Our client, age 29, had served five years in the United States Marine Corps, but then left the service. He had trouble finding employment and began using marijuana. One day, he was caught with concentrated cannabis, then a felony violation of Health & Safety (H & S) Code § 11357(a) (now with the passage of Prop 64 in November, 2016, eight grams or less of this is legal for anyone 21 or older).
His arrest took place in Torrance and he was charged with a felony violation of H & S § 11357(a). He entered into a plea bargain using the services of the public defender and agreed to perform 89 days of community labor and pay a fine of $575 to the court.
The Gist of This Article: This case epitomized a difficult argument for early termination of probation, as our client failed to complete probation and his felony was reduced to a misdemeanor under Prop 47. However, the judge did agree to end probation early and later, the client had the conviction expunged.
He failed to pay the fine or do any of the community labor in the twelve months that the court ordered this to be completed by and a bench warrant was issued. Our client was then picked up by the Torrance Police and taken into custody.
Once in custody, his public defender realized that Proposition 47 would apply to allow resentencing of his felony as a misdemeanor. The public defender requested that the judge resentence our client and the judge did so, ordering him to complete an outpatient drug treatment program.
Our client did so at the Tarzana Treatment Center and got his life back on track. He completed a year of college working toward his electrical engineering degree and contacted the Marine Corps about returning to service as a reservist. However, after completing a whole year of college, he was told that since he was on probation, he could not take a state certification exam for engineering. The Marine Corps similarly told him that he was disqualified from becoming a reservist since he was on probation.
The client then contacted Greg Hill & Associates to inquire about terminating his probation early to continue his engineering ambitions and rejoin the Marine Corps. Greg Hill, a former Marine himself, discussed the underlying facts of the 11357(a) conviction and the reduction of the case from a felony to a misdemeanor.
Greg also explained how a judge may be hesitant to terminate probation early because the client had failed to do anything originally ordered as terms of felony probation and thus, feel it would be an abuse of discretion to terminate probation early. The prosecutor, Greg predicted, would argue strenuously that the client had already received a windfall by having his felony reduced to a misdemeanor, so a second windfall would be unfair to all others who did fulfill the terms of probation.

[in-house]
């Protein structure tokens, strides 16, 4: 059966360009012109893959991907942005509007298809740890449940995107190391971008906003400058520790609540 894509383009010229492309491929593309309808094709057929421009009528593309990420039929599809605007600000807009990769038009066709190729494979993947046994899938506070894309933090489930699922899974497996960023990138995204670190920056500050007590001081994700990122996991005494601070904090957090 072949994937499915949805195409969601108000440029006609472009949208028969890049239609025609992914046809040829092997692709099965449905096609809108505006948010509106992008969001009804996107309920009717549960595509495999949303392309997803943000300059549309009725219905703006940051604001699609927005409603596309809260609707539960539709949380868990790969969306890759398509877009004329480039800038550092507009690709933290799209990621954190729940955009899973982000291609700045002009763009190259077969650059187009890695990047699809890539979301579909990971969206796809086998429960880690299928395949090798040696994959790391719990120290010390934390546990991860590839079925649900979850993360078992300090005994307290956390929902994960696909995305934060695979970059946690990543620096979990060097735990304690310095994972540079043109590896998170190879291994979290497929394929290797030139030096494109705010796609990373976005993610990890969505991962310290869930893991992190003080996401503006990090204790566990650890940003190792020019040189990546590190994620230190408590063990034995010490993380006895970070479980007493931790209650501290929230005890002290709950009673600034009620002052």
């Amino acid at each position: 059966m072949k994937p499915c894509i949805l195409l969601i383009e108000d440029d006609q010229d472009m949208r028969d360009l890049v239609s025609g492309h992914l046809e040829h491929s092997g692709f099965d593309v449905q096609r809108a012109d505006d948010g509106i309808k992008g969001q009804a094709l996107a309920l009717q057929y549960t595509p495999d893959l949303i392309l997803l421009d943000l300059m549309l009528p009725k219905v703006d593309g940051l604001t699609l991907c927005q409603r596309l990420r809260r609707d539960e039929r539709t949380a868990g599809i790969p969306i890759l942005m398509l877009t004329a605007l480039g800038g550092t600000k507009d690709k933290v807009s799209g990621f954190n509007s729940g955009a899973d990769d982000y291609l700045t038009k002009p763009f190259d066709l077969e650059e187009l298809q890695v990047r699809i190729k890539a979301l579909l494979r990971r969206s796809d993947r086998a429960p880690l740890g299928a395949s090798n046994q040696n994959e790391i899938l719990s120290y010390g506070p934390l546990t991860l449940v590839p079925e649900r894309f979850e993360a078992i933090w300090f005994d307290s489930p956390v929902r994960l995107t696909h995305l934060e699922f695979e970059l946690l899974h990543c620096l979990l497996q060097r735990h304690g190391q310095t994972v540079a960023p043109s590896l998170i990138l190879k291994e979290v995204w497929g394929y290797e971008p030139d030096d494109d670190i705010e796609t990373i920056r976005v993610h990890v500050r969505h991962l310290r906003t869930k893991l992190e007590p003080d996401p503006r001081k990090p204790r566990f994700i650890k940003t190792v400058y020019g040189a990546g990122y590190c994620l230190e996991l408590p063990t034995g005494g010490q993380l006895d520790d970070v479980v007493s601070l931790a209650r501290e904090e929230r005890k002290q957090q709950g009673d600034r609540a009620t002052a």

However, Greg said, he would prepare a motion for early termination of probation and, if this motion was granted, later would file a petition for dismissal under Penal Code § 1203.4 (also known as expungement). Greg further explained to the client that even if the judge were to grant both the motion and petition, the client would be wise to still disclose his conviction when applying for a state engineering license.
Greg Hill & Associates then prepared the motion for early termination of probation, filed it, served it and appeared at the hearing on the motion in the Torrance Superior Court. As Greg anticipated, the Torrance District Attorney appearing on behalf of the People was keen to argue to the judge that our client had already benefited by reduction of his felony to a misdemeanor despite disobeying the terms of his probation completely, so the judge should exercise her discretion by denying the motion for early termination of probation.
Greg Hill, however, argued that the client’s five years of prior service in the Marine Corps, including in combat, was a valuable set of experiences and leadership that he wanted to share for the benefit of our country and that this should be encouraged, rather than prevented. Greg also argued that the client did not know, when entering into his plea bargain, that being on probation would bar him from even taking the state test to become a licensed engineer, which if he passed the test, would result in employment, rather than being unemployed or underemployed.
The judge stated that she struggled with the issues, but decided in favor or our client’s end to probation early and granted the motion.
Greg Hill & Associates then prepared the petition for dismissal (expungement), which was also granted by the judge in Torrance. The client was very happy he had hired Greg Hill & Associates, as Greg brought his seven years of active duty service in the Marines to persuasively argue that the client’s prior service had unique value, something that few other attorneys could credibly explain to a judge.
For more information about , please click on the following articles:
- Early Termination of Probation – What Does a Judge Consider?
- Prop 47 Relief on Prior Drug Convictions – Where to File?
- Is Expungement Worth It?